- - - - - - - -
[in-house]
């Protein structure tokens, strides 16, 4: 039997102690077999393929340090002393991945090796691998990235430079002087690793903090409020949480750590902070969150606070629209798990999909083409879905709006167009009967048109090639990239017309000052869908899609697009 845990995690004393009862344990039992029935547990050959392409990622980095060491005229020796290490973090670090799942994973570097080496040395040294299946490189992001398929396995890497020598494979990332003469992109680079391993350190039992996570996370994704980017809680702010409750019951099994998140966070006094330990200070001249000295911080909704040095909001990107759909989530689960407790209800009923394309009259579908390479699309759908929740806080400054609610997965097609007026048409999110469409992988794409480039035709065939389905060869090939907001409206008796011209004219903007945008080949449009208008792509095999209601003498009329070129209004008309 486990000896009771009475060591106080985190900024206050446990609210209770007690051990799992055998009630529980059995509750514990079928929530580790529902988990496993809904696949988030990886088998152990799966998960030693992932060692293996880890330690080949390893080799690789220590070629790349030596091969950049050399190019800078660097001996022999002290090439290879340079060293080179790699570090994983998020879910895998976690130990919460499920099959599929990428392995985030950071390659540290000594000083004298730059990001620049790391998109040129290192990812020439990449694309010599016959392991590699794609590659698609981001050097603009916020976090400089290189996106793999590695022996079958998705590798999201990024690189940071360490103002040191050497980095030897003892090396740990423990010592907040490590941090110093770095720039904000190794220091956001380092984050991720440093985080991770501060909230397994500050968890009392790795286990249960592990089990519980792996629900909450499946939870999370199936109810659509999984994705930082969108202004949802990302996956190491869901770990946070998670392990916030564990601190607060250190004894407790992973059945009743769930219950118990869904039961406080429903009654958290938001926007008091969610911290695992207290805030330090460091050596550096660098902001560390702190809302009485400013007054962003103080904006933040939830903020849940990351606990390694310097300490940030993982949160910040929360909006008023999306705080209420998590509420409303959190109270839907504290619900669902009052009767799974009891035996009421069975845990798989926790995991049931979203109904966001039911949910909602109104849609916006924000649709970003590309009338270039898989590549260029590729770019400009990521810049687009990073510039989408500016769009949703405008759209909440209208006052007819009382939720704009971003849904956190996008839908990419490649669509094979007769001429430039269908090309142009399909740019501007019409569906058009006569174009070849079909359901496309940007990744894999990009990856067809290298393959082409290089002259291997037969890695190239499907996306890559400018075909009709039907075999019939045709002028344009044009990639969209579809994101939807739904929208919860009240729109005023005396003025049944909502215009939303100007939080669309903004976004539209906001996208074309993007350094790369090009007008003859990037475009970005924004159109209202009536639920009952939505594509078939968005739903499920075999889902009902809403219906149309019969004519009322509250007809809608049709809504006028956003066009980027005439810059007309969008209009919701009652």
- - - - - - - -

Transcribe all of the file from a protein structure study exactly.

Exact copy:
[in-house]
């Protein structure tokens, strides 16, 4: 039997102690077999393929340090002393991945090796691998990235430079002087690793903090409020949480750590902070969150606070629209798990999909083409879905709006167009009967048109090639990239017309000052869908899609697009 845990995690004393009862344990039992029935547990050959392409990622980095060491005229020796290490973090670090799942994973570097080496040395040294299946490189992001398929396995890497020598494979990332003469992109680079391993350190039992996570996370994704980017809680702010409750019951099994998140966070006094330990200070001249000295911080909704040095909001990107759909989530689960407790209800009923394309009259579908390479699309759908929740806080400054609610997965097609007026048409999110469409992988794409480039035709065939389905060869090939907001409206008796011209004219903007945008080949449009208008792509095999209601003498009329070129209004008309 486990000896009771009475060591106080985190900024206050446990609210209770007690051990799992055998009630529980059995509750514990079928929530580790529902988990496993809904696949988030990886088998152990799966998960030693992932060692293996880890330690080949390893080799690789220590070629790349030596091969950049050399190019800078660097001996022999002290090439290879340079060293080179790699570090994983998020879910895998976690130990919460499920099959599929990428392995985030950071390659540290000594000083004298730059990001620049790391998109040129290192990812020439990449694309010599016959392991590699794609590659698609981001050097603009916020976090400089290189996106793999590695022996079958998705590798999201990024690189940071360490103002040191050497980095030897003892090396740990423990010592907040490590941090110093770095720039904000190794220091956001380092984050991720440093985080991770501060909230397994500050968890009392790795286990249960592990089990519980792996629900909450499946939870999370199936109810659509999984994705930082969108202004949802990302996956190491869901770990946070998670392990916030564990601190607060250190004894407790992973059945009743769930219950118990869904039961406080429903009654958290938001926007008091969610911290695992207290805030330090460091050596550096660098902001560390702190809302009485400013007054962003103080904006933040939830903020849940990351606990390694310097300490940030993982949160910040929360909006008023999306705080209420998590509420409303959190109270839907504290619900669902009052009767799974009891035996009421069975845990798989926790995991049931979203109904966001039911949910909602109104849609916006924000649709970003590309009338270039898989590549260029590729770019400009990521810049687009990073510039989408500016769009949703405008759209909440209208006052007819009382939720704009971003849904956190996008839908990419490649669509094979007769001429430039269908090309142009399909740019501007019409569906058009006569174009070849079909359901496309940007990744894999990009990856067809290298393959082409290089002259291997037969890695190239499907996306890559400018075909009709039907075999019939045709002028344009044009990639969209579809994101939807739904929208919860009240729109005023005396003025049944909502215009939303100007939080669309903004976004539209906001996208074309993007350094790369090009007008003859990037475009970005924004159109209202009536639920009952939505594509078939968005739903499920075999889902009902809403219906149309019969004519009322509250007809809608049709809504006028956003066009980027005439810059007309969008209009919701009652």